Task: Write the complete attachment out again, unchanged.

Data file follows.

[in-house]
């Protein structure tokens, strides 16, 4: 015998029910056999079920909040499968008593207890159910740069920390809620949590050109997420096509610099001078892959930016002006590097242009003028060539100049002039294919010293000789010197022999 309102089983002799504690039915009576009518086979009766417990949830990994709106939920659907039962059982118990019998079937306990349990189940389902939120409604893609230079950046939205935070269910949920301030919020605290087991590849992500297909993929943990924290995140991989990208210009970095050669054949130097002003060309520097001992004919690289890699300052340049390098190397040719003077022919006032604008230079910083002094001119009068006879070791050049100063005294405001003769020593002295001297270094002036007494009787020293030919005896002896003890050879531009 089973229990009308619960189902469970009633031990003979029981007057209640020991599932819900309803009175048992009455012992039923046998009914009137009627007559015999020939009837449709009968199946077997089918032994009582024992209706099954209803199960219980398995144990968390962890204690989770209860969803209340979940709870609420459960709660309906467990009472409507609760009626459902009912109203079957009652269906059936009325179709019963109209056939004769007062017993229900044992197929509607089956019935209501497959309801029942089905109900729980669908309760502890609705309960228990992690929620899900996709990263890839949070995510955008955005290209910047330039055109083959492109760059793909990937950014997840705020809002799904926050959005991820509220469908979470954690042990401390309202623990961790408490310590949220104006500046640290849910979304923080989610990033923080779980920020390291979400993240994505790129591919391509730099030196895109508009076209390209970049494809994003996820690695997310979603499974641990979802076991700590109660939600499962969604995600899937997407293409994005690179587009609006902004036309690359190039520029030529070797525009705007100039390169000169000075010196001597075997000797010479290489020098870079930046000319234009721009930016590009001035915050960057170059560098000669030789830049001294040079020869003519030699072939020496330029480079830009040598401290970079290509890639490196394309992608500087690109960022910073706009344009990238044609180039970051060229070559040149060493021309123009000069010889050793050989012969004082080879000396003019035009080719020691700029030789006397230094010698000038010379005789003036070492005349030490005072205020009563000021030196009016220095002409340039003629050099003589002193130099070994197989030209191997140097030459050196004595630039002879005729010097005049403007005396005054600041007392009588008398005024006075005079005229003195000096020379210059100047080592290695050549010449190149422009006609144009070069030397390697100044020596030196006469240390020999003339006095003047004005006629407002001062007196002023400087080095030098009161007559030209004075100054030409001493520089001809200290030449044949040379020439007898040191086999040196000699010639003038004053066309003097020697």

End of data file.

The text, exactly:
[in-house]
């Protein structure tokens, strides 16, 4: 015998029910056999079920909040499968008593207890159910740069920390809620949590050109997420096509610099001078892959930016002006590097242009003028060539100049002039294919010293000789010197022999 309102089983002799504690039915009576009518086979009766417990949830990994709106939920659907039962059982118990019998079937306990349990189940389902939120409604893609230079950046939205935070269910949920301030919020605290087991590849992500297909993929943990924290995140991989990208210009970095050669054949130097002003060309520097001992004919690289890699300052340049390098190397040719003077022919006032604008230079910083002094001119009068006879070791050049100063005294405001003769020593002295001297270094002036007494009787020293030919005896002896003890050879531009 089973229990009308619960189902469970009633031990003979029981007057209640020991599932819900309803009175048992009455012992039923046998009914009137009627007559015999020939009837449709009968199946077997089918032994009582024992209706099954209803199960219980398995144990968390962890204690989770209860969803209340979940709870609420459960709660309906467990009472409507609760009626459902009912109203079957009652269906059936009325179709019963109209056939004769007062017993229900044992197929509607089956019935209501497959309801029942089905109900729980669908309760502890609705309960228990992690929620899900996709990263890839949070995510955008955005290209910047330039055109083959492109760059793909990937950014997840705020809002799904926050959005991820509220469908979470954690042990401390309202623990961790408490310590949220104006500046640290849910979304923080989610990033923080779980920020390291979400993240994505790129591919391509730099030196895109508009076209390209970049494809994003996820690695997310979603499974641990979802076991700590109660939600499962969604995600899937997407293409994005690179587009609006902004036309690359190039520029030529070797525009705007100039390169000169000075010196001597075997000797010479290489020098870079930046000319234009721009930016590009001035915050960057170059560098000669030789830049001294040079020869003519030699072939020496330029480079830009040598401290970079290509890639490196394309992608500087690109960022910073706009344009990238044609180039970051060229070559040149060493021309123009000069010889050793050989012969004082080879000396003019035009080719020691700029030789006397230094010698000038010379005789003036070492005349030490005072205020009563000021030196009016220095002409340039003629050099003589002193130099070994197989030209191997140097030459050196004595630039002879005729010097005049403007005396005054600041007392009588008398005024006075005079005229003195000096020379210059100047080592290695050549010449190149422009006609144009070069030397390697100044020596030196006469240390020999003339006095003047004005006629407002001062007196002023400087080095030098009161007559030209004075100054030409001493520089001809200290030449044949040379020439007898040191086999040196000699010639003038004053066309003097020697």